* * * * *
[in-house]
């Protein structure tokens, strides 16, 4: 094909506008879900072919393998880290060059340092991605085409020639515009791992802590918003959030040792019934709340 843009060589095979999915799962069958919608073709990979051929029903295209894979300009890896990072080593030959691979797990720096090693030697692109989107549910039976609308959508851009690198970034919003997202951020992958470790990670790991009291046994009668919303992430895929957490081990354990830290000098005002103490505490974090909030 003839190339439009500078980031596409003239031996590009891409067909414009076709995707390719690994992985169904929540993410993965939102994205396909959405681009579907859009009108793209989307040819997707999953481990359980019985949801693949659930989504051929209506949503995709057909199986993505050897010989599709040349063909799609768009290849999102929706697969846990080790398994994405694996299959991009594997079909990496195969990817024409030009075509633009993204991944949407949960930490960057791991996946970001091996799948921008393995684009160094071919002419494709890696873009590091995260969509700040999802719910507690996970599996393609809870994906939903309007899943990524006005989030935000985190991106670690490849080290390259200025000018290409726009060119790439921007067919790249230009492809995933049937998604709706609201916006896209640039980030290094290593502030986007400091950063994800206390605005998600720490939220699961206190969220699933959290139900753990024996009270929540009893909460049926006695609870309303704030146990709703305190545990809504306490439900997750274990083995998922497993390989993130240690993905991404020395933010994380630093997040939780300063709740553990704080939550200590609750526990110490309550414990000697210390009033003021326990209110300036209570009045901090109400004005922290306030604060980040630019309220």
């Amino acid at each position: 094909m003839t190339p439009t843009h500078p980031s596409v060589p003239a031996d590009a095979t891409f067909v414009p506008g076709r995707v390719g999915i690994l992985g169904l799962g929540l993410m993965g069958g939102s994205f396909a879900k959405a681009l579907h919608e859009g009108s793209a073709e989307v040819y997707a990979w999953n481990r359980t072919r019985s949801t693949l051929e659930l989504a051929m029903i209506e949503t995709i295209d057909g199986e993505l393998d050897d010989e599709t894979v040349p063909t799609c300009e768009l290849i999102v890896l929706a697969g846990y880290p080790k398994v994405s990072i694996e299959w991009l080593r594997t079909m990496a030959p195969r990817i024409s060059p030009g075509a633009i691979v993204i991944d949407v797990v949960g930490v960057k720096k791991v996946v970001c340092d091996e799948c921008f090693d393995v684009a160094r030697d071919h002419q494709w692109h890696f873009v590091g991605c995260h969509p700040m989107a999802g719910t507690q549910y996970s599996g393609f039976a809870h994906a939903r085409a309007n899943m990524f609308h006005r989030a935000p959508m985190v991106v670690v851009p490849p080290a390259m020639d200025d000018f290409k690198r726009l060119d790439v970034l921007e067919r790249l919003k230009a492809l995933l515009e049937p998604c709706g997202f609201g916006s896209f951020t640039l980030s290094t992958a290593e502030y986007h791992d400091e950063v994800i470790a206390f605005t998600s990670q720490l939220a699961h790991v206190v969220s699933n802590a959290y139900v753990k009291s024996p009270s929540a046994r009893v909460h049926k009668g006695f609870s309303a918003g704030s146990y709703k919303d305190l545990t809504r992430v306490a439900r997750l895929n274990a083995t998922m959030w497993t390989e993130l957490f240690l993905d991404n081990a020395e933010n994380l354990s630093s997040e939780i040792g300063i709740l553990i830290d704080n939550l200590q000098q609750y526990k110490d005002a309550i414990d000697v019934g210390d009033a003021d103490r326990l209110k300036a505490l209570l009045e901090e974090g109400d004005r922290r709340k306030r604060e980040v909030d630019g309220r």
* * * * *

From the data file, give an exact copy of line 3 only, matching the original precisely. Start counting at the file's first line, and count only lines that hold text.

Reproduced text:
């Amino acid at each position: 094909m003839t190339p439009t843009h500078p980031s596409v060589p003239a031996d590009a095979t891409f067909v414009p506008g076709r995707v390719g999915i690994l992985g169904l799962g929540l993410m993965g069958g939102s994205f396909a879900k959405a681009l579907h919608e859009g009108s793209a073709e989307v040819y997707a990979w999953n481990r359980t072919r019985s949801t693949l051929e659930l989504a051929m029903i209506e949503t995709i295209d057909g199986e993505l393998d050897d010989e599709t894979v040349p063909t799609c300009e768009l290849i999102v890896l929706a697969g846990y880290p080790k398994v994405s990072i694996e299959w991009l080593r594997t079909m990496a030959p195969r990817i024409s060059p030009g075509a633009i691979v993204i991944d949407v797990v949960g930490v960057k720096k791991v996946v970001c340092d091996e799948c921008f090693d393995v684009a160094r030697d071919h002419q494709w692109h890696f873009v590091g991605c995260h969509p700040m989107a999802g719910t507690q549910y996970s599996g393609f039976a809870h994906a939903r085409a309007n899943m990524f609308h006005r989030a935000p959508m985190v991106v670690v851009p490849p080290a390259m020639d200025d000018f290409k690198r726009l060119d790439v970034l921007e067919r790249l919003k230009a492809l995933l515009e049937p998604c709706g997202f609201g916006s896209f951020t640039l980030s290094t992958a290593e502030y986007h791992d400091e950063v994800i470790a206390f605005t998600s990670q720490l939220a699961h790991v206190v969220s699933n802590a959290y139900v753990k009291s024996p009270s929540a046994r009893v909460h049926k009668g006695f609870s309303a918003g704030s146990y709703k919303d305190l545990t809504r992430v306490a439900r997750l895929n274990a083995t998922m959030w497993t390989e993130l957490f240690l993905d991404n081990a020395e933010n994380l354990s630093s997040e939780i040792g300063i709740l553990i830290d704080n939550l200590q000098q609750y526990k110490d005002a309550i414990d000697v019934g210390d009033a003021d103490r326990l209110k300036a505490l209570l009045e901090e974090g109400d004005r922290r709340k306030r604060e980040v909030d630019g309220r």